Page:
Today’s Wall Street Journal has a half-page ad from the University of Phoenix headline, “You’re a grown-up now. You need a grown-up university.” It pictures a young man in coat and tie boarding a train, satchel over his shoulder, earbuds dangling, and his eyes on the future. He’s African-American, and he isn’t wasting time.
What arrested me, however, was the text, which begins, “Since when did college life have to mean dorm life?” So the University of Phoenix explicitly links being “grown up” with avoiding “dorm life.” I can’t help but wonder whether the canny folks at Phoenix have done market research that shows that students who value maturity are turned off by the baby-steps-for-baby-feet approach to residence life that has become so characteristic of American colleges and universities.
Two weeks ago, when the Chronicle of Higher Education reported on NAS’s policy statement, "Rebuilding Campus Community: The Wrong Imperative," numerous res-lifers and their “student affairs” (SA) colleagues rushed to the defense of their “profession.” One of these self-anointed professionals opined that, were it not for the SA, “most social issues we help students deal with would go unnoticed.” That would leave students on their own to “struggle with issues like sexual orientation and race.” Another cited the “powerful, positive impact” of integrating “Learning Communities within residence halls, academic advising with new student orientation and career services.” These steps, the SA official asserts, lie at the center of “my current institution’s ability to attract, retain and educate students.” Still another explains that SA programs are indispensable if college is going “to teach the children about being diverse and about accepting all life has to offer.”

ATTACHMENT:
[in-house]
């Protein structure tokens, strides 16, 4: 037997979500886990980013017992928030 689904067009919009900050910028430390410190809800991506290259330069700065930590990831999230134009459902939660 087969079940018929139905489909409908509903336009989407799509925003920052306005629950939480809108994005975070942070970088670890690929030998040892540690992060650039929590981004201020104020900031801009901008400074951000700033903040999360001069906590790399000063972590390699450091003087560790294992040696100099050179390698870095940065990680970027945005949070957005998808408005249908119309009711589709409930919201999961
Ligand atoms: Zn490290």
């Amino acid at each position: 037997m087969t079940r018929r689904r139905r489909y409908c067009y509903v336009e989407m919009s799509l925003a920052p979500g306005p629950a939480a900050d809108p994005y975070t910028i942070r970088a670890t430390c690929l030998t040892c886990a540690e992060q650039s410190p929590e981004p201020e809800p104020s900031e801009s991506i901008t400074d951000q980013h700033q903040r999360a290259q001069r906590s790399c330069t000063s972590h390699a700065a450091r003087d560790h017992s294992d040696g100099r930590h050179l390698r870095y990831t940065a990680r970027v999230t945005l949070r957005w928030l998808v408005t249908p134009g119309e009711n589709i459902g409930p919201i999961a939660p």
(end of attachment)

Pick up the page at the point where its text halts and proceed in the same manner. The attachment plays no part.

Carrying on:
There is much more of this pablum, wherein the folks that run the dorms assure themselves that, absent their wise counsel, college students would sink into a slough of conflict and confusion. In other words, the “campus community” sought by the SA staffers consists of fostering in students a spirit of helplessness and dependency. Some students may indeed enjoy this extension of the romper room ethos into their adulthood, but I suspect that the University of Phoenix is on to something: many adults want to be treated as adults. They recognize that college dorms run by SA staffers intent on promoting “diversity” and “accepting all life has to offer” are simply wasting their precious time.